Between 1981 and 1993, the cost-recovery mechanism for nonresidential real property was increased by Congress from 15 years to 39 years. However, the 39-year schedule is not a realistic measure of the average life span of roof systems, which a study commissioned by NRCA found to be about 17 years. Given the disparity between cost recovery and the life of the asset, the 39-year depreciation schedule acts as an obstacle to building owners replacing failing roof systems in a timely manner, slowing economic activity in the roofing industry.
Working toward a solution
Despite NRCA’s many efforts to work with lawmakers to update the current depreciation schedule to a more realistic 20-year cost-recovery period, Congress merely extended existing tax policies without making significant changes to depreciation schedules for many years. As a result, little progress was made regarding the depreciation schedule for nonresidential roof systems despite substantial bipartisan support within Congress.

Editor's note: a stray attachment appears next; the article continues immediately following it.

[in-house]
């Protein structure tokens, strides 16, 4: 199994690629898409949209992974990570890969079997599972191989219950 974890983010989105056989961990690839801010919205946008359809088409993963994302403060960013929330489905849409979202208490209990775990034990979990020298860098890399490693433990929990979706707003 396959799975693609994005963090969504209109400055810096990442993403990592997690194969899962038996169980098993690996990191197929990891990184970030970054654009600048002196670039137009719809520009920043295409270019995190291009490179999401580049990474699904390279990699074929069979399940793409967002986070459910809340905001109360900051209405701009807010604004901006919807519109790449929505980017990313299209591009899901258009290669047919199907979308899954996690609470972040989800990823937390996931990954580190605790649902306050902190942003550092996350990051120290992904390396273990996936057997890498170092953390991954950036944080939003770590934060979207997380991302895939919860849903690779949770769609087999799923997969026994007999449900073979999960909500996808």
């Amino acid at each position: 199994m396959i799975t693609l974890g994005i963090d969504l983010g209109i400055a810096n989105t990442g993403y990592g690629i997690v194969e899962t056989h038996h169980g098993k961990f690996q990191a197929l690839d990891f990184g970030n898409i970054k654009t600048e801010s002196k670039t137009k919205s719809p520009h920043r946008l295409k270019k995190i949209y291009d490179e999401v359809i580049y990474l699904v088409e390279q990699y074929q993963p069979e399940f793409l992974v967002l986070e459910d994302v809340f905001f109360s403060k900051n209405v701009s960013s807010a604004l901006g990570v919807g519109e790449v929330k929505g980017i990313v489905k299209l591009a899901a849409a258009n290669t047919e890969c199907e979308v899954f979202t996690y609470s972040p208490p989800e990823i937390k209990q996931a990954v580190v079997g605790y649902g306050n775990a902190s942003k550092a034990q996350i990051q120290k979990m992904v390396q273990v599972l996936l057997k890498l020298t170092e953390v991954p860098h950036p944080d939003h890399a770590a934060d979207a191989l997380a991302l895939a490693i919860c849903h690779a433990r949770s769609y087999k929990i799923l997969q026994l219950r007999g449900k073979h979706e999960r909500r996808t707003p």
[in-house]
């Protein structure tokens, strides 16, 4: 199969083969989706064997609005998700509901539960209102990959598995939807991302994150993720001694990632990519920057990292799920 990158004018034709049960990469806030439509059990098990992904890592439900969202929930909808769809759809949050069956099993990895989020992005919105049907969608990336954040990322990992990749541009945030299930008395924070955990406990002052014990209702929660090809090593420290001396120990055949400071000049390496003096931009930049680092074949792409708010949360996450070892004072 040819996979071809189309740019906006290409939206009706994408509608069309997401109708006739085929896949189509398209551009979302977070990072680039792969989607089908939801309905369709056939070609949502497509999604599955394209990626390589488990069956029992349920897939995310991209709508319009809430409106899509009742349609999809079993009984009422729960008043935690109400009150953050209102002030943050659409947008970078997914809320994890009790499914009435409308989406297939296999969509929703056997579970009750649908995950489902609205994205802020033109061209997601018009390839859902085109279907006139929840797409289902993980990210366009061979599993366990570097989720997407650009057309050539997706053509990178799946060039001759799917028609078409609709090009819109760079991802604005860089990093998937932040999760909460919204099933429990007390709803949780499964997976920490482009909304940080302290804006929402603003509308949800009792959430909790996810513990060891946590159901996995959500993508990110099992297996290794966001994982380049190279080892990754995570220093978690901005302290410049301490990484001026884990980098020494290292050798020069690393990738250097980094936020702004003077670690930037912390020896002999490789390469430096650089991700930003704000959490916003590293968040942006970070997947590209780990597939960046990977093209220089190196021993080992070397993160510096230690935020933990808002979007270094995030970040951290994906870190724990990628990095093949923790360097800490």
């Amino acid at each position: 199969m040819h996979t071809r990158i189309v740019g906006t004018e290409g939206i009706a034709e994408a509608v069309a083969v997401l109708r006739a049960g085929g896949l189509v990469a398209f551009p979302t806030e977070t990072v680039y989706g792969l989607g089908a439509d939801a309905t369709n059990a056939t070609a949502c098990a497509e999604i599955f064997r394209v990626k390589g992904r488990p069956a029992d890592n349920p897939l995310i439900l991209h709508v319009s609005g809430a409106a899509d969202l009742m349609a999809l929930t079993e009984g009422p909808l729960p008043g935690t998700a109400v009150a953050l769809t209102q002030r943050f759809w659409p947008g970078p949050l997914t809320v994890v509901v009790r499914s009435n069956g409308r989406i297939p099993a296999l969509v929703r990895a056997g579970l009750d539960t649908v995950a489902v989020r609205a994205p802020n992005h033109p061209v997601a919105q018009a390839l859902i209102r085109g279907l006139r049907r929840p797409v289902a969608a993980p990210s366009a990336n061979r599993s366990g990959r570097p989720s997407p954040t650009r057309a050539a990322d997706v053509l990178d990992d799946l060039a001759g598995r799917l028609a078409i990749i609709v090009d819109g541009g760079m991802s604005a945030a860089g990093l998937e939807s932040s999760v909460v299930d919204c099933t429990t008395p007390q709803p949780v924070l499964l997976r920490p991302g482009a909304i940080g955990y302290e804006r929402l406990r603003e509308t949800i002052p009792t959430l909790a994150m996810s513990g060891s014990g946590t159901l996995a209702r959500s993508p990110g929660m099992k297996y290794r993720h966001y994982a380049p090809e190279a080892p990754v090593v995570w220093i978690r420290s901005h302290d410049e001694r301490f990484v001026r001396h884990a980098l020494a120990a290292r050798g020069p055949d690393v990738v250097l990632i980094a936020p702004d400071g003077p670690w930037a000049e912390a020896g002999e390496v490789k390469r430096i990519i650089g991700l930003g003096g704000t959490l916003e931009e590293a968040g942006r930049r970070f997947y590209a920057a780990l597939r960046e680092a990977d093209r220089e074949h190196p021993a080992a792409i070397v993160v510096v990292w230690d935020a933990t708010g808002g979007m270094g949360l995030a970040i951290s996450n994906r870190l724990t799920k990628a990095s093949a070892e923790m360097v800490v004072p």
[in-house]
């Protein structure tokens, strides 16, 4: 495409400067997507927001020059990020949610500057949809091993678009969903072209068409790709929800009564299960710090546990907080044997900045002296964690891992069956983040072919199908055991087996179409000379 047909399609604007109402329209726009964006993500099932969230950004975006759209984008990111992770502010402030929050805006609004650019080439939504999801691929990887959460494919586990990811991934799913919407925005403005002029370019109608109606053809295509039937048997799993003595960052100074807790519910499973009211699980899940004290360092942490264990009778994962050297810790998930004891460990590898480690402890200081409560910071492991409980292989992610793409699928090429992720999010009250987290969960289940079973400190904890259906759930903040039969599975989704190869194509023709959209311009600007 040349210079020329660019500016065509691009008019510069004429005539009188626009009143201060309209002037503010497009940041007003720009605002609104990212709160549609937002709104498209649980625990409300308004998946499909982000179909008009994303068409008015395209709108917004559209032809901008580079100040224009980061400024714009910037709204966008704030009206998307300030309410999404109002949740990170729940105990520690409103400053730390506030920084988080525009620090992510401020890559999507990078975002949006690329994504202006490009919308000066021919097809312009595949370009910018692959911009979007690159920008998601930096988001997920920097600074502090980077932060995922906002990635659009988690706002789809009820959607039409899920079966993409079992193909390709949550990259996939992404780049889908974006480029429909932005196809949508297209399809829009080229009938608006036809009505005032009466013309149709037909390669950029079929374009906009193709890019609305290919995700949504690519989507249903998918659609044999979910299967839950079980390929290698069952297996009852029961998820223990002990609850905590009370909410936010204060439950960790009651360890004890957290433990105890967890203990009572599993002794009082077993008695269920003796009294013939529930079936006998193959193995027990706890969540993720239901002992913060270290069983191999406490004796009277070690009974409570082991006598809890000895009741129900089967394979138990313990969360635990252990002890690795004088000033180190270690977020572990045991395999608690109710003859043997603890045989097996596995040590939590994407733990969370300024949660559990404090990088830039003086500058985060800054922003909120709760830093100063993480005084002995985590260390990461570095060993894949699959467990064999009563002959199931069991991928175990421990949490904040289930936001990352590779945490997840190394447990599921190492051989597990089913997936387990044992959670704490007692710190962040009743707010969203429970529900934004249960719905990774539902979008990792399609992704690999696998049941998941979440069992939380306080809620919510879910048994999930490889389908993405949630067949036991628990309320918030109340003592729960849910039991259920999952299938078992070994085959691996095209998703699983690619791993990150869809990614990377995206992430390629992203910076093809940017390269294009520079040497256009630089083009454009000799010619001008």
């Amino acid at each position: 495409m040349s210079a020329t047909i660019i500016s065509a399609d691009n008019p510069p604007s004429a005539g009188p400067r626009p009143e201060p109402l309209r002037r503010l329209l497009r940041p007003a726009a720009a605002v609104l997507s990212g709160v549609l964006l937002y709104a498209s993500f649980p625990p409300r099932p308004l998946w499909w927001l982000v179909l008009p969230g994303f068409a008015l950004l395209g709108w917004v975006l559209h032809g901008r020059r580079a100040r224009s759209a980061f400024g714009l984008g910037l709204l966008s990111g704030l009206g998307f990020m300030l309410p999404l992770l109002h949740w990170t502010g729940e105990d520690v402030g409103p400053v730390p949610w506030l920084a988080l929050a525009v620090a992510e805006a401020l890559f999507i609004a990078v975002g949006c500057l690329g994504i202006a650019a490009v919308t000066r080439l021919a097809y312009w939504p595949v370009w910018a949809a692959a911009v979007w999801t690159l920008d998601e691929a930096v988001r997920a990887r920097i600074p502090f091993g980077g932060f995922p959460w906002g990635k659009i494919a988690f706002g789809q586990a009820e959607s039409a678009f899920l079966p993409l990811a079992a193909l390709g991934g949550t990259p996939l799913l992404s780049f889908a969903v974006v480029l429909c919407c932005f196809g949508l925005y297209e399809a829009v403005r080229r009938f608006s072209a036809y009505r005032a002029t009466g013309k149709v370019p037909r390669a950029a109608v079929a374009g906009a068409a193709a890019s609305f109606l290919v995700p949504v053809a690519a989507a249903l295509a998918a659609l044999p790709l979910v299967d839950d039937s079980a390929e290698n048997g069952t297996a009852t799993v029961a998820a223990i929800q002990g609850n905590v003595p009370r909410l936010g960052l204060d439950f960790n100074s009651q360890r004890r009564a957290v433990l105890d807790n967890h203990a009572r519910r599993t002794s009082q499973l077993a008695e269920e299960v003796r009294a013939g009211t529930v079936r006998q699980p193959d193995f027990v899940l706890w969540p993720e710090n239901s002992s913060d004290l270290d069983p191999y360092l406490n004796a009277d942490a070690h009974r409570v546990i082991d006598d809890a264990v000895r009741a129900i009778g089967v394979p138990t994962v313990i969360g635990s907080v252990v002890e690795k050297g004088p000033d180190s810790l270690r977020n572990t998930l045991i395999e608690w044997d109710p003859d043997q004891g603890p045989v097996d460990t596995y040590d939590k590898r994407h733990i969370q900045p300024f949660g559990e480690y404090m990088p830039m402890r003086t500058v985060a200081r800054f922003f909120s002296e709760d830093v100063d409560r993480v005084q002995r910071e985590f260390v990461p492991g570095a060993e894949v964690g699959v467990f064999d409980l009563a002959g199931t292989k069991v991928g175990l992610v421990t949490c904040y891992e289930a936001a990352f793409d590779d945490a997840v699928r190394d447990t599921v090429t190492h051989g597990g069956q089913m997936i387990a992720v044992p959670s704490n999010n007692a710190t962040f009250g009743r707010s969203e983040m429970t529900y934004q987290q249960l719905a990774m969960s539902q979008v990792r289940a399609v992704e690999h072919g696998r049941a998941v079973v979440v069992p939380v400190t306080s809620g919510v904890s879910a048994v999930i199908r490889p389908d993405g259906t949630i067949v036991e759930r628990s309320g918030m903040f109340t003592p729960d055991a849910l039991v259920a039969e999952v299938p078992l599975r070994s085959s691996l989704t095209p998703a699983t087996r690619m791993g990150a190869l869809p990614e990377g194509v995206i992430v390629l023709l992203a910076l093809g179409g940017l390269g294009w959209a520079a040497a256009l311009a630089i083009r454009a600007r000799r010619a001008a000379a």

The trend changed with the Tax Cuts and Jobs Act of 2017, the most comprehensive tax reform legislation in 30 years. Through NRCA’s advocacy, the new law expanded the definition of qualified real property eligible for full expensing under Section 179 of the tax code to include improvements to nonresidential roof systems. Section 179 allows certain taxpayers to immediately expense the cost of qualifying property in the year the asset is placed into service rather than recovering such costs over multiple years through depreciation. The Tax Cuts and Jobs Act also expanded Section 179 so the maximum amount a business may expense annually increased to $1 million and the phase-out threshold increased to $2.5 million and indexed these figures to inflation.